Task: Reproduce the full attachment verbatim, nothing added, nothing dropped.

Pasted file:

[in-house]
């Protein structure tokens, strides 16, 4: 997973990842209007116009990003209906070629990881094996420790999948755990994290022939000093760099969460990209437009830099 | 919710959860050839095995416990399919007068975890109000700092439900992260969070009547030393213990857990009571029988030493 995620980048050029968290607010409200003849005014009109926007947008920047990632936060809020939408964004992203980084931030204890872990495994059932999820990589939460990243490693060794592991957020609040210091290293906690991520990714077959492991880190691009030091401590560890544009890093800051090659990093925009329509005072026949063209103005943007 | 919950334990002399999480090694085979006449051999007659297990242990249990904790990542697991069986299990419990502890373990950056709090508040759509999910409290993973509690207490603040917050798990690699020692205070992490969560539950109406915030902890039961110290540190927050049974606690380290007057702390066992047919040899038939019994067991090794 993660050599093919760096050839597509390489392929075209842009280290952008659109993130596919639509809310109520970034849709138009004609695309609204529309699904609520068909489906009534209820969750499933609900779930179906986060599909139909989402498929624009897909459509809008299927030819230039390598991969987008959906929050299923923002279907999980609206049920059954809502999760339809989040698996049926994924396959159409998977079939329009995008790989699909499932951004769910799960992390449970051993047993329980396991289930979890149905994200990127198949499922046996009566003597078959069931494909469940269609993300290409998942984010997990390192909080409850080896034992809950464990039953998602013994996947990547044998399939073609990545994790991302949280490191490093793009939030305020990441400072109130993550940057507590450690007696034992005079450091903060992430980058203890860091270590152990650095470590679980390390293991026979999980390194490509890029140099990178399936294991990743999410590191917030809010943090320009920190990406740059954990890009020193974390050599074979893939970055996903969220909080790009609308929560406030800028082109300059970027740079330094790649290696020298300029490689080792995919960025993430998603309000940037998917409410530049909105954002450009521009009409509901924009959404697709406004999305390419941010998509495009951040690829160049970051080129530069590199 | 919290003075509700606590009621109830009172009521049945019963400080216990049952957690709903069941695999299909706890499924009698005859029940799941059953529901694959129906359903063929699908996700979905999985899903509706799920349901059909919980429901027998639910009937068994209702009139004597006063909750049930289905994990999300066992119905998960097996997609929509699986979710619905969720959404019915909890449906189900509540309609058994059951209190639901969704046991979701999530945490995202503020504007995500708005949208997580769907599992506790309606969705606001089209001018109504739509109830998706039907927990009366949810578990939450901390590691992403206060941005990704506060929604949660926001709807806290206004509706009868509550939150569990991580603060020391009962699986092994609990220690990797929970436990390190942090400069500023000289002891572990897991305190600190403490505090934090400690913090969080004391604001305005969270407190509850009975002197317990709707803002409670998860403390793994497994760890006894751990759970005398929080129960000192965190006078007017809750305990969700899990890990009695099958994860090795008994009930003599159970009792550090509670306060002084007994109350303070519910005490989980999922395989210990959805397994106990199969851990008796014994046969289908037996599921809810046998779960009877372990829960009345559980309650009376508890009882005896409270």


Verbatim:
[in-house]
């Protein structure tokens, strides 16, 4: 997973990842209007116009990003209906070629990881094996420790999948755990994290022939000093760099969460990209437009830099 | 919710959860050839095995416990399919007068975890109000700092439900992260969070009547030393213990857990009571029988030493 995620980048050029968290607010409200003849005014009109926007947008920047990632936060809020939408964004992203980084931030204890872990495994059932999820990589939460990243490693060794592991957020609040210091290293906690991520990714077959492991880190691009030091401590560890544009890093800051090659990093925009329509005072026949063209103005943007 | 919950334990002399999480090694085979006449051999007659297990242990249990904790990542697991069986299990419990502890373990950056709090508040759509999910409290993973509690207490603040917050798990690699020692205070992490969560539950109406915030902890039961110290540190927050049974606690380290007057702390066992047919040899038939019994067991090794 993660050599093919760096050839597509390489392929075209842009280290952008659109993130596919639509809310109520970034849709138009004609695309609204529309699904609520068909489906009534209820969750499933609900779930179906986060599909139909989402498929624009897909459509809008299927030819230039390598991969987008959906929050299923923002279907999980609206049920059954809502999760339809989040698996049926994924396959159409998977079939329009995008790989699909499932951004769910799960992390449970051993047993329980396991289930979890149905994200990127198949499922046996009566003597078959069931494909469940269609993300290409998942984010997990390192909080409850080896034992809950464990039953998602013994996947990547044998399939073609990545994790991302949280490191490093793009939030305020990441400072109130993550940057507590450690007696034992005079450091903060992430980058203890860091270590152990650095470590679980390390293991026979999980390194490509890029140099990178399936294991990743999410590191917030809010943090320009920190990406740059954990890009020193974390050599074979893939970055996903969220909080790009609308929560406030800028082109300059970027740079330094790649290696020298300029490689080792995919960025993430998603309000940037998917409410530049909105954002450009521009009409509901924009959404697709406004999305390419941010998509495009951040690829160049970051080129530069590199 | 919290003075509700606590009621109830009172009521049945019963400080216990049952957690709903069941695999299909706890499924009698005859029940799941059953529901694959129906359903063929699908996700979905999985899903509706799920349901059909919980429901027998639910009937068994209702009139004597006063909750049930289905994990999300066992119905998960097996997609929509699986979710619905969720959404019915909890449906189900509540309609058994059951209190639901969704046991979701999530945490995202503020504007995500708005949208997580769907599992506790309606969705606001089209001018109504739509109830998706039907927990009366949810578990939450901390590691992403206060941005990704506060929604949660926001709807806290206004509706009868509550939150569990991580603060020391009962699986092994609990220690990797929970436990390190942090400069500023000289002891572990897991305190600190403490505090934090400690913090969080004391604001305005969270407190509850009975002197317990709707803002409670998860403390793994497994760890006894751990759970005398929080129960000192965190006078007017809750305990969700899990890990009695099958994860090795008994009930003599159970009792550090509670306060002084007994109350303070519910005490989980999922395989210990959805397994106990199969851990008796014994046969289908037996599921809810046998779960009877372990829960009345559980309650009376508890009882005896409270």